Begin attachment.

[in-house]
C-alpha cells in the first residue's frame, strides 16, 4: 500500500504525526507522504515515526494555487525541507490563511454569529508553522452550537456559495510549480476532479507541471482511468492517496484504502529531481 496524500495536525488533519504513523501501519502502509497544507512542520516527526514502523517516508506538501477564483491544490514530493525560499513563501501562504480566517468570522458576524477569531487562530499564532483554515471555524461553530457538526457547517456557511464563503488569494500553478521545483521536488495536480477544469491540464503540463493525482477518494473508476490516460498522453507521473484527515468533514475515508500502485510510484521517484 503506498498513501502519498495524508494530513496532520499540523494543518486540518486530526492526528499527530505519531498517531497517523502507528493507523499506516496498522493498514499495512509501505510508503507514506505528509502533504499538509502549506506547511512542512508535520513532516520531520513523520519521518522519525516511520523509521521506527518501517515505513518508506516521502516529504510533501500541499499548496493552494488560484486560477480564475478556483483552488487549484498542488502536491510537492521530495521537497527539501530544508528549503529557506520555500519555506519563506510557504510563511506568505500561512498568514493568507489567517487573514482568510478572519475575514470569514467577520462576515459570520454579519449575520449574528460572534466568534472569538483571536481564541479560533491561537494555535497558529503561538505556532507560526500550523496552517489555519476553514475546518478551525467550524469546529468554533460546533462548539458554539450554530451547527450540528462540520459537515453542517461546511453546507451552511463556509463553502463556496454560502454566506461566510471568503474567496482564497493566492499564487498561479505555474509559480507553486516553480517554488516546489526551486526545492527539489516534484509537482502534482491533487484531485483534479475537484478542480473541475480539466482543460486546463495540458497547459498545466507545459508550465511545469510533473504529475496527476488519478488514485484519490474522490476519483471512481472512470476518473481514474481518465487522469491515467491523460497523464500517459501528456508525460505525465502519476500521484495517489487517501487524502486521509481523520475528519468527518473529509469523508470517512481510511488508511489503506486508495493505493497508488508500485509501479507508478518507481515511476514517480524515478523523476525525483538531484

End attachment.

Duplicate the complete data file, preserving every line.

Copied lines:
[in-house]
C-alpha cells in the first residue's frame, strides 16, 4: 500500500504525526507522504515515526494555487525541507490563511454569529508553522452550537456559495510549480476532479507541471482511468492517496484504502529531481 496524500495536525488533519504513523501501519502502509497544507512542520516527526514502523517516508506538501477564483491544490514530493525560499513563501501562504480566517468570522458576524477569531487562530499564532483554515471555524461553530457538526457547517456557511464563503488569494500553478521545483521536488495536480477544469491540464503540463493525482477518494473508476490516460498522453507521473484527515468533514475515508500502485510510484521517484 503506498498513501502519498495524508494530513496532520499540523494543518486540518486530526492526528499527530505519531498517531497517523502507528493507523499506516496498522493498514499495512509501505510508503507514506505528509502533504499538509502549506506547511512542512508535520513532516520531520513523520519521518522519525516511520523509521521506527518501517515505513518508506516521502516529504510533501500541499499548496493552494488560484486560477480564475478556483483552488487549484498542488502536491510537492521530495521537497527539501530544508528549503529557506520555500519555506519563506510557504510563511506568505500561512498568514493568507489567517487573514482568510478572519475575514470569514467577520462576515459570520454579519449575520449574528460572534466568534472569538483571536481564541479560533491561537494555535497558529503561538505556532507560526500550523496552517489555519476553514475546518478551525467550524469546529468554533460546533462548539458554539450554530451547527450540528462540520459537515453542517461546511453546507451552511463556509463553502463556496454560502454566506461566510471568503474567496482564497493566492499564487498561479505555474509559480507553486516553480517554488516546489526551486526545492527539489516534484509537482502534482491533487484531485483534479475537484478542480473541475480539466482543460486546463495540458497547459498545466507545459508550465511545469510533473504529475496527476488519478488514485484519490474522490476519483471512481472512470476518473481514474481518465487522469491515467491523460497523464500517459501528456508525460505525465502519476500521484495517489487517501487524502486521509481523520475528519468527518473529509469523508470517512481510511488508511489503506486508495493505493497508488508500485509501479507508478518507481515511476514517480524515478523523476525525483538531484